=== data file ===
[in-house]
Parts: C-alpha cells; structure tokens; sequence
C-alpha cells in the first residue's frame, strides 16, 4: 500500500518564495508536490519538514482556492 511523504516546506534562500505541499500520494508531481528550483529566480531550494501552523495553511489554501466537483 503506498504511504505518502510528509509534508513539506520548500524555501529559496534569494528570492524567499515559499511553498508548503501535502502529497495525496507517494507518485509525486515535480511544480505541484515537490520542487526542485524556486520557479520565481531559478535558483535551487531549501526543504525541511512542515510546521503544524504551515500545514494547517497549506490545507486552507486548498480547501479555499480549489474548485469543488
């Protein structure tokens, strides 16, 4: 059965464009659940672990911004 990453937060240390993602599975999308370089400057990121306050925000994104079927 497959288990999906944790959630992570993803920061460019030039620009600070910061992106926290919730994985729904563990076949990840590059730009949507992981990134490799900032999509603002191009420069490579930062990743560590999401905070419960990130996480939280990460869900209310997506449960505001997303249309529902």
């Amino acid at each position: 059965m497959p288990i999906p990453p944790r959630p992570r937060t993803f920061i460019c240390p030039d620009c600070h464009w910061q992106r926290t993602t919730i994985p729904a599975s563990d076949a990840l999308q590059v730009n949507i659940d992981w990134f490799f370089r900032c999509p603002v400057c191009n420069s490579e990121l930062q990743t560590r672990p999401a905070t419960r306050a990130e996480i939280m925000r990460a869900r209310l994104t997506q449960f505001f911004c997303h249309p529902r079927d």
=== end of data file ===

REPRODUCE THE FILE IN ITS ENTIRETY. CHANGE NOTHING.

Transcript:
[in-house]
Parts: C-alpha cells; structure tokens; sequence
C-alpha cells in the first residue's frame, strides 16, 4: 500500500518564495508536490519538514482556492 511523504516546506534562500505541499500520494508531481528550483529566480531550494501552523495553511489554501466537483 503506498504511504505518502510528509509534508513539506520548500524555501529559496534569494528570492524567499515559499511553498508548503501535502502529497495525496507517494507518485509525486515535480511544480505541484515537490520542487526542485524556486520557479520565481531559478535558483535551487531549501526543504525541511512542515510546521503544524504551515500545514494547517497549506490545507486552507486548498480547501479555499480549489474548485469543488
């Protein structure tokens, strides 16, 4: 059965464009659940672990911004 990453937060240390993602599975999308370089400057990121306050925000994104079927 497959288990999906944790959630992570993803920061460019030039620009600070910061992106926290919730994985729904563990076949990840590059730009949507992981990134490799900032999509603002191009420069490579930062990743560590999401905070419960990130996480939280990460869900209310997506449960505001997303249309529902």
């Amino acid at each position: 059965m497959p288990i999906p990453p944790r959630p992570r937060t993803f920061i460019c240390p030039d620009c600070h464009w910061q992106r926290t993602t919730i994985p729904a599975s563990d076949a990840l999308q590059v730009n949507i659940d992981w990134f490799f370089r900032c999509p603002v400057c191009n420069s490579e990121l930062q990743t560590r672990p999401a905070t419960r306050a990130e996480i939280m925000r990460a869900r209310l994104t997506q449960f505001f911004c997303h249309p529902r079927d």